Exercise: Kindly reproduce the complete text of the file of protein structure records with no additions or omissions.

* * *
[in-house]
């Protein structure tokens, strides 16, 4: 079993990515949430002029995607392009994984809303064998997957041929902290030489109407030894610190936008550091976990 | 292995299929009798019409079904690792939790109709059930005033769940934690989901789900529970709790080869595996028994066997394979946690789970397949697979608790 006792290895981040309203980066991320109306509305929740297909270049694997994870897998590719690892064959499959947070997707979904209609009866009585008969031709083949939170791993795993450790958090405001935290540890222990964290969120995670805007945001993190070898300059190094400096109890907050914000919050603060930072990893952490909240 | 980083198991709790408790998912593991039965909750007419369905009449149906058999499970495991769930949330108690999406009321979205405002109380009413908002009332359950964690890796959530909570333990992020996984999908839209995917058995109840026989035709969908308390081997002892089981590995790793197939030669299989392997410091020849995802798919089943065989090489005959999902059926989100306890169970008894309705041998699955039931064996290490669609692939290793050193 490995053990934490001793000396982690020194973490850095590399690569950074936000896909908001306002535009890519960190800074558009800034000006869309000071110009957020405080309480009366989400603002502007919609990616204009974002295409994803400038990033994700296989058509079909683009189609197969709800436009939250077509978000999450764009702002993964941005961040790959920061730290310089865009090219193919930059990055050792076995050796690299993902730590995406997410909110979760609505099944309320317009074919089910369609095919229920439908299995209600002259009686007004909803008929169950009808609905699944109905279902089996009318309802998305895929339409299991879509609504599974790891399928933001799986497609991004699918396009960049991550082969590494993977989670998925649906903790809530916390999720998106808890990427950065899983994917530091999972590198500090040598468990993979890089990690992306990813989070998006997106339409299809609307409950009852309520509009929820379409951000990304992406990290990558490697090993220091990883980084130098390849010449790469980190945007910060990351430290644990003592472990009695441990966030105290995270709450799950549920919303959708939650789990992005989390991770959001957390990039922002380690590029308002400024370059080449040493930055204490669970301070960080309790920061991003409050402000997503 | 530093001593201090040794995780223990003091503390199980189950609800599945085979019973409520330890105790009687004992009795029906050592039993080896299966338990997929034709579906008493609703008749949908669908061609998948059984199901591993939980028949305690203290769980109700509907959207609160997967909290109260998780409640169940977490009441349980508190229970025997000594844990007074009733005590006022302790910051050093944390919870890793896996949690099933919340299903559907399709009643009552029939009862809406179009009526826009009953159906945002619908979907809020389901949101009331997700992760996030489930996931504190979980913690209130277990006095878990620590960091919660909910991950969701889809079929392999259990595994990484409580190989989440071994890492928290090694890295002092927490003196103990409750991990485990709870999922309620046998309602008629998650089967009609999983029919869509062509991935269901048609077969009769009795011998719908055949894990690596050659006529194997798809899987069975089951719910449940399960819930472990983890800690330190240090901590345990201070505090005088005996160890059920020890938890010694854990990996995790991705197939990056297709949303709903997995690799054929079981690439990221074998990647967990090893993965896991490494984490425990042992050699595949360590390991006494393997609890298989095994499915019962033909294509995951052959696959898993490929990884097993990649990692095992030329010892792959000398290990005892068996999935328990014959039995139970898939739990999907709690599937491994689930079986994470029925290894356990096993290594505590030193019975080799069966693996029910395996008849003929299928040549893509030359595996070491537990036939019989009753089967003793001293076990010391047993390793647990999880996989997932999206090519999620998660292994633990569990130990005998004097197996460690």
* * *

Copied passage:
[in-house]
């Protein structure tokens, strides 16, 4: 079993990515949430002029995607392009994984809303064998997957041929902290030489109407030894610190936008550091976990 | 292995299929009798019409079904690792939790109709059930005033769940934690989901789900529970709790080869595996028994066997394979946690789970397949697979608790 006792290895981040309203980066991320109306509305929740297909270049694997994870897998590719690892064959499959947070997707979904209609009866009585008969031709083949939170791993795993450790958090405001935290540890222990964290969120995670805007945001993190070898300059190094400096109890907050914000919050603060930072990893952490909240 | 980083198991709790408790998912593991039965909750007419369905009449149906058999499970495991769930949330108690999406009321979205405002109380009413908002009332359950964690890796959530909570333990992020996984999908839209995917058995109840026989035709969908308390081997002892089981590995790793197939030669299989392997410091020849995802798919089943065989090489005959999902059926989100306890169970008894309705041998699955039931064996290490669609692939290793050193 490995053990934490001793000396982690020194973490850095590399690569950074936000896909908001306002535009890519960190800074558009800034000006869309000071110009957020405080309480009366989400603002502007919609990616204009974002295409994803400038990033994700296989058509079909683009189609197969709800436009939250077509978000999450764009702002993964941005961040790959920061730290310089865009090219193919930059990055050792076995050796690299993902730590995406997410909110979760609505099944309320317009074919089910369609095919229920439908299995209600002259009686007004909803008929169950009808609905699944109905279902089996009318309802998305895929339409299991879509609504599974790891399928933001799986497609991004699918396009960049991550082969590494993977989670998925649906903790809530916390999720998106808890990427950065899983994917530091999972590198500090040598468990993979890089990690992306990813989070998006997106339409299809609307409950009852309520509009929820379409951000990304992406990290990558490697090993220091990883980084130098390849010449790469980190945007910060990351430290644990003592472990009695441990966030105290995270709450799950549920919303959708939650789990992005989390991770959001957390990039922002380690590029308002400024370059080449040493930055204490669970301070960080309790920061991003409050402000997503 | 530093001593201090040794995780223990003091503390199980189950609800599945085979019973409520330890105790009687004992009795029906050592039993080896299966338990997929034709579906008493609703008749949908669908061609998948059984199901591993939980028949305690203290769980109700509907959207609160997967909290109260998780409640169940977490009441349980508190229970025997000594844990007074009733005590006022302790910051050093944390919870890793896996949690099933919340299903559907399709009643009552029939009862809406179009009526826009009953159906945002619908979907809020389901949101009331997700992760996030489930996931504190979980913690209130277990006095878990620590960091919660909910991950969701889809079929392999259990595994990484409580190989989440071994890492928290090694890295002092927490003196103990409750991990485990709870999922309620046998309602008629998650089967009609999983029919869509062509991935269901048609077969009769009795011998719908055949894990690596050659006529194997798809899987069975089951719910449940399960819930472990983890800690330190240090901590345990201070505090005088005996160890059920020890938890010694854990990996995790991705197939990056297709949303709903997995690799054929079981690439990221074998990647967990090893993965896991490494984490425990042992050699595949360590390991006494393997609890298989095994499915019962033909294509995951052959696959898993490929990884097993990649990692095992030329010892792959000398290990005892068996999935328990014959039995139970898939739990999907709690599937491994689930079986994470029925290894356990096993290594505590030193019975080799069966693996029910395996008849003929299928040549893509030359595996070491537990036939019989009753089967003793001293076990010391047993390793647990999880996989997932999206090519999620998660292994633990569990130990005998004097197996460690």